Last week, the Innovation District Working Group met with two design firms who offered multi-phased development concepts. We have asked designers to submit proposals for a Zero-Carbon District, meaning they will be highly energy efficient, and powered by carbon-free, renewable energy sources. This will not only lower the environmental impact of the buildings in the Innovation District, but it will also help make them more financially viable.
The first building in this long-envisioned project will be the Conservatory for Biodiversity Education and Research, which will serve as a vital link between the campus and the regional community through education, research and outreach. With our recent budget allocation, I am pleased to announce we will break ground on the Conservatory this semester. Congratulations!
We have asked the design firms submitting proposals to also include faculty and staff housing into the Innovation District Master Plan, as one way to help address housing shortages that affect our ability to recruit and retain talented faculty and staff.
Other facilities that are also in discussion include:
- spaces for research, teaching and demonstration;
- workspaces for multidisciplinary projects;
- renewable energy labs;
- conference rooms; and
- expanded exhibition and studio spaces.
I’d like to thank Hank Foreman, in his role as Vice Chancellor of External Affairs and Strategic Initiatives, for leading this important project, and the many faculty and staff across disciplines, departments and colleges who are contributing to the planning for the Innovation District. There are exciting things to come!
The budget also included twenty-five million dollars which is earmarked specifically for renovations to Peacock Hall. The legislature included this as a separate line item in the budget in addition to the projects we submitted for consideration, and this allocation shows their support of the stellar work in the Walker College of Business to enhance the university’s reputation worldwide. We will begin the academic expansion of the building this year. We will also begin the planning for daylighting Boone Creek, a project that will transform a parking lot into a place for education and natural inspiration, while also improving the resilience of our natural ecosystems. Also in the budget: $15 million for Wey Hall renovations and nearly $21 million for Duncan Hall renovations.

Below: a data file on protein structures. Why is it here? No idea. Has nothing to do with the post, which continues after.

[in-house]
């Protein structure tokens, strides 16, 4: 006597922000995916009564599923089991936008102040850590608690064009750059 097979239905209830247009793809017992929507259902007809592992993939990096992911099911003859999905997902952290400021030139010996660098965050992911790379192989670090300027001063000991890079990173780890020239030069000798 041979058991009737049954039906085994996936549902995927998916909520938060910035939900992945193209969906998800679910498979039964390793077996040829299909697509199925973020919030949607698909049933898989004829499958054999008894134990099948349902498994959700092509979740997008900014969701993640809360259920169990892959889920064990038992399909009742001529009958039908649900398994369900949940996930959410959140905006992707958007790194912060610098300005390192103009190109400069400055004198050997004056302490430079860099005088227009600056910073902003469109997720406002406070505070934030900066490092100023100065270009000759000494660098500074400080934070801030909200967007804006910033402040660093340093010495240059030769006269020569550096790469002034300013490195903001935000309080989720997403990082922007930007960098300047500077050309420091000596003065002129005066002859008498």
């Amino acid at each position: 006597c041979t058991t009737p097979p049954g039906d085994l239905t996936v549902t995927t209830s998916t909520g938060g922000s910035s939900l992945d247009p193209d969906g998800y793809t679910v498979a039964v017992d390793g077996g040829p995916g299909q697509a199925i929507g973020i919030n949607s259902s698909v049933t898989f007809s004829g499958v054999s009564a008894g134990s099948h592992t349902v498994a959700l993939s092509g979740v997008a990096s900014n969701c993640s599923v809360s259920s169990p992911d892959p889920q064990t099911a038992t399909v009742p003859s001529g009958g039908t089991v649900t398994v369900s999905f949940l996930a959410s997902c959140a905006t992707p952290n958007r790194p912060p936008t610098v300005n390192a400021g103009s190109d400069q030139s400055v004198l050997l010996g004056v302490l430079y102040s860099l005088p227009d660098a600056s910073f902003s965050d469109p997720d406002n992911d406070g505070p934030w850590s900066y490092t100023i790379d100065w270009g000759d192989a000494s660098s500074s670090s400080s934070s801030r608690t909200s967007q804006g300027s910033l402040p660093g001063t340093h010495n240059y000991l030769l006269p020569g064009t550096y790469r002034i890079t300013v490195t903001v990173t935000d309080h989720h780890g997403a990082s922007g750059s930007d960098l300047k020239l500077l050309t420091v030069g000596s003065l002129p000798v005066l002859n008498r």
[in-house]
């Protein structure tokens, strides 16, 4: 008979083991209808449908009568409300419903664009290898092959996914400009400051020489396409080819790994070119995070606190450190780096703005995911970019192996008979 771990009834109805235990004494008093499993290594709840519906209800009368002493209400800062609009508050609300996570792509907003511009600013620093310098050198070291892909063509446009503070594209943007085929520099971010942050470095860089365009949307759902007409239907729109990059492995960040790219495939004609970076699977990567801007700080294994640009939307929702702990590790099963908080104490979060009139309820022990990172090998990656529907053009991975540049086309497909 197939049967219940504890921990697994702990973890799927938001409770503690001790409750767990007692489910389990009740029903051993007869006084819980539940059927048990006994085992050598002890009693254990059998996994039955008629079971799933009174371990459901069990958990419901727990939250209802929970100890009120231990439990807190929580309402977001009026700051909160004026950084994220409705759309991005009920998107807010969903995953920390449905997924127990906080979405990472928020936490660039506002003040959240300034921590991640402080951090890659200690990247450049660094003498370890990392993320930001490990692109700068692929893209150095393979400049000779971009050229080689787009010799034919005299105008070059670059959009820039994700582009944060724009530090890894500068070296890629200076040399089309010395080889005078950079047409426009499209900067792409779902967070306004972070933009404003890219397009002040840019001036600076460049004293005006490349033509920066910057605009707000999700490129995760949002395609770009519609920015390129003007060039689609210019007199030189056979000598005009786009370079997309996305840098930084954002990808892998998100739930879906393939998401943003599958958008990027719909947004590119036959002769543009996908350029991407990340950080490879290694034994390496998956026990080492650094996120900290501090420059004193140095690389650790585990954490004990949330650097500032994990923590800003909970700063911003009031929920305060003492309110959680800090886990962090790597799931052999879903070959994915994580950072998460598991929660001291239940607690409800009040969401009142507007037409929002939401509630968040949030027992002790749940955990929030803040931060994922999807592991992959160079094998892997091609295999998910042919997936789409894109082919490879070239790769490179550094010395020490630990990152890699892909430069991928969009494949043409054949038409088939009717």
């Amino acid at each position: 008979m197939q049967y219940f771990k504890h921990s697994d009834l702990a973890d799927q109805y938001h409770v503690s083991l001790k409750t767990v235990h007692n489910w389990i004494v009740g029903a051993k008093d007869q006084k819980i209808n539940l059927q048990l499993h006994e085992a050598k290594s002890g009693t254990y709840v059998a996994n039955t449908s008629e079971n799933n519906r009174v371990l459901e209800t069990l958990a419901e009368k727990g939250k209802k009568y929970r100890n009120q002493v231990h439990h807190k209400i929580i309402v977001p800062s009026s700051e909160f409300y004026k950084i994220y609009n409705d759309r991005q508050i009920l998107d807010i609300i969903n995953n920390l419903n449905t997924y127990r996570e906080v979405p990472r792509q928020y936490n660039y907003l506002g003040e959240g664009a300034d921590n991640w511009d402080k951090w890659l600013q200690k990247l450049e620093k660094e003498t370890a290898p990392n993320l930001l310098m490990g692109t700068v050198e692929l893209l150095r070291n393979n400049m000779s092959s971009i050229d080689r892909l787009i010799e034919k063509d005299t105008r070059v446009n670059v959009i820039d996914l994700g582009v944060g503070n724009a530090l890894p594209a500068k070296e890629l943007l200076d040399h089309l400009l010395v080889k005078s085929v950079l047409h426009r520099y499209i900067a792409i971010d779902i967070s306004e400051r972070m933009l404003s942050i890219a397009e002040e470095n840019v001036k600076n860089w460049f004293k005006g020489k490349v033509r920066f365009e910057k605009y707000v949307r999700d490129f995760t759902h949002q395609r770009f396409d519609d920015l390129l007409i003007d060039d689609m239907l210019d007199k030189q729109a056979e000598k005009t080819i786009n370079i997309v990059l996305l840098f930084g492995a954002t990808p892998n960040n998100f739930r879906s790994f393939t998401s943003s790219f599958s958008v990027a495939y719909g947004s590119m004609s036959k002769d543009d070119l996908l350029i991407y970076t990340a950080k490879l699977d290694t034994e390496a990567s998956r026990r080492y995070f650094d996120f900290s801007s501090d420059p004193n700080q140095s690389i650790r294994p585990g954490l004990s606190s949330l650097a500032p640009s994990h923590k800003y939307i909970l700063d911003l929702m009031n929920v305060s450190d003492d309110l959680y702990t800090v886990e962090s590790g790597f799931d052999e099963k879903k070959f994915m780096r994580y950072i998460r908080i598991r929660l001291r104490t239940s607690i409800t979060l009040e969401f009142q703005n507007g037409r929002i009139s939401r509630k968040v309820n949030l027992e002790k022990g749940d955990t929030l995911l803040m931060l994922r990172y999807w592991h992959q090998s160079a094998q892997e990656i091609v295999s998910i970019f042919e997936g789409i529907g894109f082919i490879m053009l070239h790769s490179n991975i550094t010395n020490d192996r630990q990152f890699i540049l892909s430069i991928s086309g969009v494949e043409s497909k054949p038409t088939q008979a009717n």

We are eagerly anticipating the completion of our Child Development Center expansion, which will allow licensure for nearly 125 children. The center currently provides care for 68 children from infancy through pre-school. The expansion will add five additional classrooms, a kitchen, laundry facilities, and additional parking and sidewalks around the new and existing buildings. Once construction is completed, the process for obtaining inspections and additional permits required for child care certification will begin. We have experienced delays with building permits and materials, but our current timeline will have the expansion completed in May. Under the direction of the Center’s director, Moriah Stegall, our Child Development Center has earned the highest possible licensure rating of five stars, making it one of the most sought-after childcare facilities in the community. This expansion will help meet the high demand for childcare with exceptional quality care for the children of students, faculty and staff.
This semester, Interim Chief Diversity Officer Jamie Parson will provide our campus with a comprehensive set of recommendations for how App State can better serve the university’s underrepresented populations. Jamie is compiling the work of several groups who collaborated last summer to gather input and develop recommendations. I appreciate the time and consideration these individuals have dedicated to this important work, and look forward to reviewing the collective recommendations.